SPOILEROm spoilers te kunnen lezen moet je zijn ingelogd. Je moet je daarvoor eerst gratis Registreren. Ook kun je spoilers niet lezen als je een ban hebt.Deze zal nabij Cairo moeten verrijzen, middenin wat nu nog woestijn is, en wordt door de Chinezen gebouwd. De vraag is echter in deze of dit is wat Egypte nodig heeft, het creeert enigszis economische activiteit en een brond van inkomsten voor de regering, maar op de lange termijn verandert er weinig, de economische balans verandert niet bepaald, en de regering verplaatst zichzelf naar een fonkelnieuwe stad terwijl de problemen in Alexandrie en Cairo, net zoals toen de rest van het land naar deze steden vertrok, blijven.
De openbaar aanklager, eerder de AKP-aanklager dan lijkt het toch, fascinerend dat die Turken dit ook bijna allemaal lijken te accepteren.quote:A Turkish prosecutor this week demanded parliament strip opposition leader Kemal Kilicdaroglu of immunity from prosecution for comments he made about a controversial constitutional referendum, raising the specter that the government’s broad crackdown could now extend to its main political challenger.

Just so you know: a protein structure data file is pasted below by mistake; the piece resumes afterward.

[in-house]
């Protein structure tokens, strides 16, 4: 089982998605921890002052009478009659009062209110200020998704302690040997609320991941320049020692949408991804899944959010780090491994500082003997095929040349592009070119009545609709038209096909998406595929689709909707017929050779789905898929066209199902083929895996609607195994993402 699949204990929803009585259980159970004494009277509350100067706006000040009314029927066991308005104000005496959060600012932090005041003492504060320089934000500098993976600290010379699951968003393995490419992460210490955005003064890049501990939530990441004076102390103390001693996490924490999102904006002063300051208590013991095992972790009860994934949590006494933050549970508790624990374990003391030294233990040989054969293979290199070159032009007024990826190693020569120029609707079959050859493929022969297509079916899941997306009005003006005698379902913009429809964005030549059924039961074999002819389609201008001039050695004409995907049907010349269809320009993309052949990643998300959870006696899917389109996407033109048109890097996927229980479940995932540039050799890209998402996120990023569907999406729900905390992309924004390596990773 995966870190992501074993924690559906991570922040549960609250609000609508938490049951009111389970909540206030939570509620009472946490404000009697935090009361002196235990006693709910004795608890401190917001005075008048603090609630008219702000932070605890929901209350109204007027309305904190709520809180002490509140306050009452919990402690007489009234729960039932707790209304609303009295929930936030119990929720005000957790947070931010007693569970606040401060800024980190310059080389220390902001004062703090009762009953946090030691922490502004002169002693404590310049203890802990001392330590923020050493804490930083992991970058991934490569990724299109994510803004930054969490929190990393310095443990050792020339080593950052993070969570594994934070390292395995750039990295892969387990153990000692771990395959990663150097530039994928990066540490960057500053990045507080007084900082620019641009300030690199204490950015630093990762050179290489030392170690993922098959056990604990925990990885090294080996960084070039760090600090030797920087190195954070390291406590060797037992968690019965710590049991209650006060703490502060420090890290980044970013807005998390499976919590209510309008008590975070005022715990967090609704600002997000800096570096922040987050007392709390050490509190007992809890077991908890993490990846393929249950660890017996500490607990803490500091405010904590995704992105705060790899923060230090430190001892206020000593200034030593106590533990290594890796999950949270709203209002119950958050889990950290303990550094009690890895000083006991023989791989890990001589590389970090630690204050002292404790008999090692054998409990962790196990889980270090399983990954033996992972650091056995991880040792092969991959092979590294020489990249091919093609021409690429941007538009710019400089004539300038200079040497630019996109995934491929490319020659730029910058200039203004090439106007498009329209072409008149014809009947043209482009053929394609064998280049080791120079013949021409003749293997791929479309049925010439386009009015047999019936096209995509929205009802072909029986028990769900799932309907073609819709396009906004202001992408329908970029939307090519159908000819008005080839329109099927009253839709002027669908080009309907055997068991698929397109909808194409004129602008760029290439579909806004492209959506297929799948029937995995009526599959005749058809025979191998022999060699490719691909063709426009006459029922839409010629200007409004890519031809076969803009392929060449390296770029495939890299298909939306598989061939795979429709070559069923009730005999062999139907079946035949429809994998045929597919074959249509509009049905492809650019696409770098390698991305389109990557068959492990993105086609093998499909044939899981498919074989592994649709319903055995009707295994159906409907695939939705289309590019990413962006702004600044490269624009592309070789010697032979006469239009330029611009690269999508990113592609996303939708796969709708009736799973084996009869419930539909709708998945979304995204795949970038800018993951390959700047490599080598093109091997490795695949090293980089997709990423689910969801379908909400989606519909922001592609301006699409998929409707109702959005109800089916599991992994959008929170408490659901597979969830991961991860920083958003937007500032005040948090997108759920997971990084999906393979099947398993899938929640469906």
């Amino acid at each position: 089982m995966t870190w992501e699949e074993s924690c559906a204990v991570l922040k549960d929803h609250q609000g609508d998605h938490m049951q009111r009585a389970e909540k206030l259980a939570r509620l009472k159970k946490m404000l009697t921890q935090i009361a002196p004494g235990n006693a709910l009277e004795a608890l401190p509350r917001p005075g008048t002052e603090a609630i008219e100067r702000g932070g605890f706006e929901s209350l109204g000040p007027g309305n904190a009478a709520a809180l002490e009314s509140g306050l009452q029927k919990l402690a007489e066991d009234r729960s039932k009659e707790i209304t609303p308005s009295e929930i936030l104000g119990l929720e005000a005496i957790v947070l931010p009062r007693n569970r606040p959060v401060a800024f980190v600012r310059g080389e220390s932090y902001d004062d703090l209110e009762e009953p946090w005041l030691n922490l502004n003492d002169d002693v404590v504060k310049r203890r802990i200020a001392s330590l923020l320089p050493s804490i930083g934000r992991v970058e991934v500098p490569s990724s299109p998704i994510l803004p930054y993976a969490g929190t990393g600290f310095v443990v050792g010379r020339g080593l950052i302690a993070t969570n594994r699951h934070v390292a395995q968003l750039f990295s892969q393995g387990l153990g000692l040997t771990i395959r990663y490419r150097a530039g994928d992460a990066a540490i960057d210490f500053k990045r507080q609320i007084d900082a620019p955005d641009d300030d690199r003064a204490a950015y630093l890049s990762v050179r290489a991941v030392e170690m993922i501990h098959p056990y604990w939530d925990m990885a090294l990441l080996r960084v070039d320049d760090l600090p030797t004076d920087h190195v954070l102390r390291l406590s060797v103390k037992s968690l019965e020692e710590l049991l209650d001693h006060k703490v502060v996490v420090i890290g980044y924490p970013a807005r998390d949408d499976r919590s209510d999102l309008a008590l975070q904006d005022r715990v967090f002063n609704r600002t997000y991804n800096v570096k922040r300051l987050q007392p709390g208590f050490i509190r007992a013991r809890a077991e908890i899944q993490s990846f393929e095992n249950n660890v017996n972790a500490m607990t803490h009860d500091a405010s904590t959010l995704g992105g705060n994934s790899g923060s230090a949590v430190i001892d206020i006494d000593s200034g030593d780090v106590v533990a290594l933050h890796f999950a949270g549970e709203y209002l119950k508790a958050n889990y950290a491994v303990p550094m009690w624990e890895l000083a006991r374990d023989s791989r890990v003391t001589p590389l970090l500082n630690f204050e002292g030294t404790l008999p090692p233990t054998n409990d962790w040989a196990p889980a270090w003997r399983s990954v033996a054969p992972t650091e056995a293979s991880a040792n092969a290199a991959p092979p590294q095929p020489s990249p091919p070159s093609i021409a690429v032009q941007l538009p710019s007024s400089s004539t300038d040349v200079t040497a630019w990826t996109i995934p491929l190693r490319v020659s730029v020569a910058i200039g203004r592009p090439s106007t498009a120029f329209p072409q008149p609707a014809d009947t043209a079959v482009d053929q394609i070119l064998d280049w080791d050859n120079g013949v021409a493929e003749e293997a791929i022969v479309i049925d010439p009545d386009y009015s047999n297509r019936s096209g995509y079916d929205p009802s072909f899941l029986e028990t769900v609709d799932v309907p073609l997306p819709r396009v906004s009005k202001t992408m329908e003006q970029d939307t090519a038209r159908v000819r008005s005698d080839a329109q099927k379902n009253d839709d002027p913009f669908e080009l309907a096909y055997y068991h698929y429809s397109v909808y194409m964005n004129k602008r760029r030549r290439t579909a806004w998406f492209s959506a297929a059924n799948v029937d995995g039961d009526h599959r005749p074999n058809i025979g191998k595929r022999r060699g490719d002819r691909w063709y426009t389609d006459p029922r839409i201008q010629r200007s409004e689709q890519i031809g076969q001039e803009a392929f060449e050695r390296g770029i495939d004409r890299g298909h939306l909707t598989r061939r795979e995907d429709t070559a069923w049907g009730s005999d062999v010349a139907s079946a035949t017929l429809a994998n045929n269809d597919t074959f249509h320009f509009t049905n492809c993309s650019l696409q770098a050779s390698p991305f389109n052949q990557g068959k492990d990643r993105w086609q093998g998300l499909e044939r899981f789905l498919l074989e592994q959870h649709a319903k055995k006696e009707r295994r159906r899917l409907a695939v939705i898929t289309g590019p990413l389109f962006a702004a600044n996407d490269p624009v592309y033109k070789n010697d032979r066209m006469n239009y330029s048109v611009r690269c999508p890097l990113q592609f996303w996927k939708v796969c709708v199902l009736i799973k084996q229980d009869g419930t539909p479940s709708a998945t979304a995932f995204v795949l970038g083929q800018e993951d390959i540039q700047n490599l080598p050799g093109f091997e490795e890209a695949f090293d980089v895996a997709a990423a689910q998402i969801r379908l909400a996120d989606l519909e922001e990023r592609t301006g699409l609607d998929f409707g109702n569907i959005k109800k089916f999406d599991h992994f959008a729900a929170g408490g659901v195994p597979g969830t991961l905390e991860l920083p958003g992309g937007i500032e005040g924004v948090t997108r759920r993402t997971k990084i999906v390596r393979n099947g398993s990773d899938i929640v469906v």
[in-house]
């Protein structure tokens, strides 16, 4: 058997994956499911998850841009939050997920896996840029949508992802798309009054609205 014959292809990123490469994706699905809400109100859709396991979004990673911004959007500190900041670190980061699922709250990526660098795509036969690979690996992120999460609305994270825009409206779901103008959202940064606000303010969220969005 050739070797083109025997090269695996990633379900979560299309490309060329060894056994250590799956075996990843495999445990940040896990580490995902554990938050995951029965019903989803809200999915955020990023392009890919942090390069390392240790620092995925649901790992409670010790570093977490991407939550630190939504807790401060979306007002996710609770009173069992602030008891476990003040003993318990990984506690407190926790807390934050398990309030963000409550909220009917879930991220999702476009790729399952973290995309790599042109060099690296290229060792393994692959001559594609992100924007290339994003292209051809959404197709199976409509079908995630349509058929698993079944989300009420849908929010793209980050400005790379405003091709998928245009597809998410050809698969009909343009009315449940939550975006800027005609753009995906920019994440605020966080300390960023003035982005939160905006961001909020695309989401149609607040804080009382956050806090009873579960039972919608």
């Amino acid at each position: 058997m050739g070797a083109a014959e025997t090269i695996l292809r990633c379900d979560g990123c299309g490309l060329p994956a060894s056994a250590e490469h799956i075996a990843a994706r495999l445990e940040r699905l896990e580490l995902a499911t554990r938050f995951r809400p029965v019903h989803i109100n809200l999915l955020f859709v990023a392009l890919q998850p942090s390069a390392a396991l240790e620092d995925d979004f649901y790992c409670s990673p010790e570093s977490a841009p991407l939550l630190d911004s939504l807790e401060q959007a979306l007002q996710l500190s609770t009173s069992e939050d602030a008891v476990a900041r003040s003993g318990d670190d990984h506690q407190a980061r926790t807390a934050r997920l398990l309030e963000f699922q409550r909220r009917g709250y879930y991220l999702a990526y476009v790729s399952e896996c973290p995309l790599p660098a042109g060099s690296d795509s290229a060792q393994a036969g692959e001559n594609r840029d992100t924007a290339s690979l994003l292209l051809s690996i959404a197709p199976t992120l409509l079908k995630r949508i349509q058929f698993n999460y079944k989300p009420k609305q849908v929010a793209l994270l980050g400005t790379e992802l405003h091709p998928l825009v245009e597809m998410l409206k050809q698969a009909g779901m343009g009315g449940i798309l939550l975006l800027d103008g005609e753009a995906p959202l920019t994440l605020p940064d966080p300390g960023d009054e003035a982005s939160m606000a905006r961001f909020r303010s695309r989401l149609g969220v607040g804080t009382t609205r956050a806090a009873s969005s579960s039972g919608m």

It is not the first prosecutor complaint against Kilicdaroglu, chairman of the Republican People’s Party (CHP), parliament’s second-biggest grouping. This one, however, coincides with heightened political tensions in recent weeks, sparked by Kilicdaroglu’s dogged allegations of financial impropriety against the government.
According to media reports, the prosecutor’s office said in a statement released Wednesday that it had submitted a legal file to parliament concerning Kilicdaroglu's criticism of the state election board’s decision to count non-validated ballots during an April referendum that expanded presidential powers. The prosecutor also submitted complaints on unrelated matters against two other CHP lawmakers, including the outspoken Sezgin Tanrikulu, and two members of the Peoples’ Democratic Party (HDP).
“These motions are an attempt to engineer politics with the hand of the judiciary, which the government controls,” said Tanrikulu, who faces at least six separate prosecutor complaints. “The files are not based on a crime or an insult, but solely on our political criticism.” The latest complaint is for comments he made about civilian deaths caused by unmanned aerial vehicles.